Doug Hart
1AC, NYC


Tim Sassoon writes :

>>But wouldn't that total include DD's VFX work? Which may well be the greater part. Still a >>significant commitment, any way you shake it.

I believe that the bulk of DD's VFX work (especially the commercials) will continue to be handled out of LA. The Florida facility is in the running for several substantial military projects though - which could easily explain their desire to keep their operation domestic.

Scott Billups
PixelMonger


>> The Florida facility is in the running for several substantial military projects though - which could >>easily explain their desire to keep their operation domestic.

It could also explain the location in central Florida (Orlando has a major DOD research presence, including some substantial R&D involving things like augmented reality and other VFX and stereoscopic related things).

Michael Most
Colourist/Technologist
Next Element by Deluxe
Burbank, CA.

"Postworld" blog at http://mikemost.com


BTW, from the LA Times profile of Sydney Harman (husband of Rep Jane Harman, founder of Harman-Kardon and USC Prof) today, by my friend Robin Abcarian:

"I have vivid memories of our living room being covered with these ugly speakers that my mother of course hated — PA system speakers and wiring," said Barbara Harman. Her father would play test records — "a train going from one end of the track to another, or you'd hear a drop of water hitting something and splashing. All the kids in the neighbourhood would come in and everybody would sit around and go, 'Wow.' It was quite thrilling to witness the emergence of this new technology."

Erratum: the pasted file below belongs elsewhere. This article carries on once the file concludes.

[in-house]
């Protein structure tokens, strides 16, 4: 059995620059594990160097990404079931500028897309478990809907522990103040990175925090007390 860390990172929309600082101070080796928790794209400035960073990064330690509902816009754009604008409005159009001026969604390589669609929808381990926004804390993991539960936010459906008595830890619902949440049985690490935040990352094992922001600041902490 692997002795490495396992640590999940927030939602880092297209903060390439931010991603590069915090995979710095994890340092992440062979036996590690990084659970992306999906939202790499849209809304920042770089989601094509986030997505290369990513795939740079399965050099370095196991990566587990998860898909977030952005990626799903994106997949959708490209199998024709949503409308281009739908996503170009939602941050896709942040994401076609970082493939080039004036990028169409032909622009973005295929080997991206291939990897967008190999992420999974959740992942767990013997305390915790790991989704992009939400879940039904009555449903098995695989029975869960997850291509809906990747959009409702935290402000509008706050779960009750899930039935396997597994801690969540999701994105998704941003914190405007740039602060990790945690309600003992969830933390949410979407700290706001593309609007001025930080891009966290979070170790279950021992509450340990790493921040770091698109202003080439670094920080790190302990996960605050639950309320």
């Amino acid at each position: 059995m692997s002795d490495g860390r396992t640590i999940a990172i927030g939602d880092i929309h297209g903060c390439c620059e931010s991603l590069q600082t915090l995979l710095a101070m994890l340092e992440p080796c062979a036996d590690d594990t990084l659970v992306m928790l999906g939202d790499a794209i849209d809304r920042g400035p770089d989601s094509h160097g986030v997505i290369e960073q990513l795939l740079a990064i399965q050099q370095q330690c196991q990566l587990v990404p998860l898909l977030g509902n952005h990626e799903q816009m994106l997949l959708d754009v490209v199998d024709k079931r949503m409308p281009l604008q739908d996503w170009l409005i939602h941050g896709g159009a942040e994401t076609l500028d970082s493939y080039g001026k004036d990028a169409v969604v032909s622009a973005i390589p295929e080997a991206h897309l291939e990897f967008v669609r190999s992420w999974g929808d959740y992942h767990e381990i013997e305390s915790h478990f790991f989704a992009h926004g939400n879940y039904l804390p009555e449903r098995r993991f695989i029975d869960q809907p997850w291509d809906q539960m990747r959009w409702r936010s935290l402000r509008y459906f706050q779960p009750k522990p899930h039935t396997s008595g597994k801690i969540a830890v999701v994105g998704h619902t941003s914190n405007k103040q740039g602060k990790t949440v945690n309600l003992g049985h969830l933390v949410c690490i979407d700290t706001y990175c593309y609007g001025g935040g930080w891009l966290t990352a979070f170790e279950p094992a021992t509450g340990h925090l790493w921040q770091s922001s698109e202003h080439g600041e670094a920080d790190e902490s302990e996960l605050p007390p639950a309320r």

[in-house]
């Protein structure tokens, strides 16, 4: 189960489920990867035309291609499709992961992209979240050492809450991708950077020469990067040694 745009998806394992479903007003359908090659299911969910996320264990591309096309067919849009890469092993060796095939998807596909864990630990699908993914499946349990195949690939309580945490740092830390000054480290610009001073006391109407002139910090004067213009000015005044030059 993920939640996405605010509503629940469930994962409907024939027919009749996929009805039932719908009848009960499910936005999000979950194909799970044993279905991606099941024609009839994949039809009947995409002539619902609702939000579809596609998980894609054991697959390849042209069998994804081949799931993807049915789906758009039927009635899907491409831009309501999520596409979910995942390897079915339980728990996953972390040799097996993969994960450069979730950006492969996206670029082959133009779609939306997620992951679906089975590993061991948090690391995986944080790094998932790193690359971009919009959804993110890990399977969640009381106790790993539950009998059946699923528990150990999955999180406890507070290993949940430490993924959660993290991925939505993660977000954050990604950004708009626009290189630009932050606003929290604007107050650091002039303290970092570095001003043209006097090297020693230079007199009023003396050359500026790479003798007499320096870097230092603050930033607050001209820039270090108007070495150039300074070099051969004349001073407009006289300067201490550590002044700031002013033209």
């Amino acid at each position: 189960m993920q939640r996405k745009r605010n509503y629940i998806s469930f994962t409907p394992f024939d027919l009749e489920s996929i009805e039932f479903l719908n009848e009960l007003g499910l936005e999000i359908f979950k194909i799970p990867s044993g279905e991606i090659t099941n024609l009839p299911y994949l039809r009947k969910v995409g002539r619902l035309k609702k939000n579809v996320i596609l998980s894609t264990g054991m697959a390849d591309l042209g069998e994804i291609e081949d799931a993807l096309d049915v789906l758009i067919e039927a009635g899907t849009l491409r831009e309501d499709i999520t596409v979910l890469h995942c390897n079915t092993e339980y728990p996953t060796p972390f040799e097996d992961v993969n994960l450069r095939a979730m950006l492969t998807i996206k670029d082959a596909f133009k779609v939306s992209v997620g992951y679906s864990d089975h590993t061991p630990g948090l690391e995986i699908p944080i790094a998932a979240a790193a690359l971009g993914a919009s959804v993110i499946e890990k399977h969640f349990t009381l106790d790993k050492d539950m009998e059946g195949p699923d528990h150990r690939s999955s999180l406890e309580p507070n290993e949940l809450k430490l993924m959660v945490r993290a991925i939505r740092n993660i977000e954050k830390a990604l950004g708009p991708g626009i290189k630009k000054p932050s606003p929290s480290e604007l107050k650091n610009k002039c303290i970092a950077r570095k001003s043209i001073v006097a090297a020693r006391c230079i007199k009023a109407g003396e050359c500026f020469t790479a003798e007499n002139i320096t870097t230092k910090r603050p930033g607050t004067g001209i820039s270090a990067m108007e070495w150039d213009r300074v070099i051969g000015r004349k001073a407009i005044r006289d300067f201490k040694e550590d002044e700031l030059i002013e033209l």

What's old is new again.

Tim Sassoon
SFD
Santa Monica, CA


Don't forget some of the pioneers from the 50's who are still at it. Chris Condon and John Rupkalvis who both have reworked their "special" lenses to now have PL mounts for RED and Phantom camera use. I have shot 3D tests with these old hunks of glass on modern cameras and was amazed at the results.

Let's not leave out Sean Phillips and Reed Smoot too.

Please include Peter Anderson, so he won't hunt me down. Thanx

Wayne Baker
3D Tech
Tibet & LA


>> Don't forget some of the pioneers from the 50's who are still at it.

Then you should definitely add Alain Derobe from France, now being over 70 still being a brilliant stereographer.

Stefan Albertz